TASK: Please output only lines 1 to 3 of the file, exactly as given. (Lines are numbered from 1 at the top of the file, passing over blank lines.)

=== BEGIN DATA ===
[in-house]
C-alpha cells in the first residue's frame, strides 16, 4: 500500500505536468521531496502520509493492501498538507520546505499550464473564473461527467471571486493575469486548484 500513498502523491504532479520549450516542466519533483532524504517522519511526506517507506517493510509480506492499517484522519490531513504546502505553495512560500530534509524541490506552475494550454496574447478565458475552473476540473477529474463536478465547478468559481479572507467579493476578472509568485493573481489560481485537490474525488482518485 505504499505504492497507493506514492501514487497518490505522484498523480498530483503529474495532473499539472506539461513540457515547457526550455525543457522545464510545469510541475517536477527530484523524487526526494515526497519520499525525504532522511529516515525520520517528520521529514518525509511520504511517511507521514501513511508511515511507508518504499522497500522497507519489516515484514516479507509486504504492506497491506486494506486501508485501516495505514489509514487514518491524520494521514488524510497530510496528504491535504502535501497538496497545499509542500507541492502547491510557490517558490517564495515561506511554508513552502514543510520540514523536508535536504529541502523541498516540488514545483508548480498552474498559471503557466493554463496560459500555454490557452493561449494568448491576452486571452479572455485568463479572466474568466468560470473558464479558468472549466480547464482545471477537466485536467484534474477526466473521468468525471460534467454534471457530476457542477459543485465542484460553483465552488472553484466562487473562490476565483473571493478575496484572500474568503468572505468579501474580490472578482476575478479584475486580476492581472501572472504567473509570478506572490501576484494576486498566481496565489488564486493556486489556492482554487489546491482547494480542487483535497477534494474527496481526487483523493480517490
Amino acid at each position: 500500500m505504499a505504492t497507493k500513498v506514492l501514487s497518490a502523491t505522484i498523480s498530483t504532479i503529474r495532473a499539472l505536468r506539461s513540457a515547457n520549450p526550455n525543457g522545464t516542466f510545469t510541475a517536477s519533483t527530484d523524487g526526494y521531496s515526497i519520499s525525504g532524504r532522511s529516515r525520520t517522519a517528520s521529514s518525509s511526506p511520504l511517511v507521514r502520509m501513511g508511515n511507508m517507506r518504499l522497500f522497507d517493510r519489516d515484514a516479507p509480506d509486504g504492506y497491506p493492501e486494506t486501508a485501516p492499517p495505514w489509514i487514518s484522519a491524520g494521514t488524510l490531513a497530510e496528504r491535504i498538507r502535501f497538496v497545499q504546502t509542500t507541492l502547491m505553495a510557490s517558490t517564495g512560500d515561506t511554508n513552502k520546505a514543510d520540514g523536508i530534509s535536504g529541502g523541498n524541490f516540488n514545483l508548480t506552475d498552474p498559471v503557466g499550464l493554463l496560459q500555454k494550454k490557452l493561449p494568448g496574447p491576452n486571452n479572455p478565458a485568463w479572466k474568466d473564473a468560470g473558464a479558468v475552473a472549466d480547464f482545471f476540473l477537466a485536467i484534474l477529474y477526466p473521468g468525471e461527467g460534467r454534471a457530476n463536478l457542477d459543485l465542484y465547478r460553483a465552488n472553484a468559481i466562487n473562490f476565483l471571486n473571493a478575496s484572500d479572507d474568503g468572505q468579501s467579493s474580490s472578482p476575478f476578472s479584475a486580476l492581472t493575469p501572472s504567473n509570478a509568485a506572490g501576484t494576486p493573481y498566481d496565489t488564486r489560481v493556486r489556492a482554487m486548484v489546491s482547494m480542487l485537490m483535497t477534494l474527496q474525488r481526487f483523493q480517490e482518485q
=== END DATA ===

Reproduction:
[in-house]
C-alpha cells in the first residue's frame, strides 16, 4: 500500500505536468521531496502520509493492501498538507520546505499550464473564473461527467471571486493575469486548484 500513498502523491504532479520549450516542466519533483532524504517522519511526506517507506517493510509480506492499517484522519490531513504546502505553495512560500530534509524541490506552475494550454496574447478565458475552473476540473477529474463536478465547478468559481479572507467579493476578472509568485493573481489560481485537490474525488482518485 505504499505504492497507493506514492501514487497518490505522484498523480498530483503529474495532473499539472506539461513540457515547457526550455525543457522545464510545469510541475517536477527530484523524487526526494515526497519520499525525504532522511529516515525520520517528520521529514518525509511520504511517511507521514501513511508511515511507508518504499522497500522497507519489516515484514516479507509486504504492506497491506486494506486501508485501516495505514489509514487514518491524520494521514488524510497530510496528504491535504502535501497538496497545499509542500507541492502547491510557490517558490517564495515561506511554508513552502514543510520540514523536508535536504529541502523541498516540488514545483508548480498552474498559471503557466493554463496560459500555454490557452493561449494568448491576452486571452479572455485568463479572466474568466468560470473558464479558468472549466480547464482545471477537466485536467484534474477526466473521468468525471460534467454534471457530476457542477459543485465542484460553483465552488472553484466562487473562490476565483473571493478575496484572500474568503468572505468579501474580490472578482476575478479584475486580476492581472501572472504567473509570478506572490501576484494576486498566481496565489488564486493556486489556492482554487489546491482547494480542487483535497477534494474527496481526487483523493480517490
Amino acid at each position: 500500500m505504499a505504492t497507493k500513498v506514492l501514487s497518490a502523491t505522484i498523480s498530483t504532479i503529474r495532473a499539472l505536468r506539461s513540457a515547457n520549450p526550455n525543457g522545464t516542466f510545469t510541475a517536477s519533483t527530484d523524487g526526494y521531496s515526497i519520499s525525504g532524504r532522511s529516515r525520520t517522519a517528520s521529514s518525509s511526506p511520504l511517511v507521514r502520509m501513511g508511515n511507508m517507506r518504499l522497500f522497507d517493510r519489516d515484514a516479507p509480506d509486504g504492506y497491506p493492501e486494506t486501508a485501516p492499517p495505514w489509514i487514518s484522519a491524520g494521514t488524510l490531513a497530510e496528504r491535504i498538507r502535501f497538496v497545499q504546502t509542500t507541492l502547491m505553495a510557490s517558490t517564495g512560500d515561506t511554508n513552502k520546505a514543510d520540514g523536508i530534509s535536504g529541502g523541498n524541490f516540488n514545483l508548480t506552475d498552474p498559471v503557466g499550464l493554463l496560459q500555454k494550454k490557452l493561449p494568448g496574447p491576452n486571452n479572455p478565458a485568463w479572466k474568466d473564473a468560470g473558464a479558468v475552473a472549466d480547464f482545471f476540473l477537466a485536467i484534474l477529474y477526466p473521468g468525471e461527467g460534467r454534471a457530476n463536478l457542477d459543485l465542484y465547478r460553483a465552488n472553484a468559481i466562487n473562490f476565483l471571486n473571493a478575496s484572500d479572507d474568503g468572505q468579501s467579493s474580490s472578482p476575478f476578472s479584475a486580476l492581472t493575469p501572472s504567473n509570478a509568485a506572490g501576484t494576486p493573481y498566481d496565489t488564486r489560481v493556486r489556492a482554487m486548484v489546491s482547494m480542487l485537490m483535497t477534494l474527496q474525488r481526487f483523493q480517490e482518485q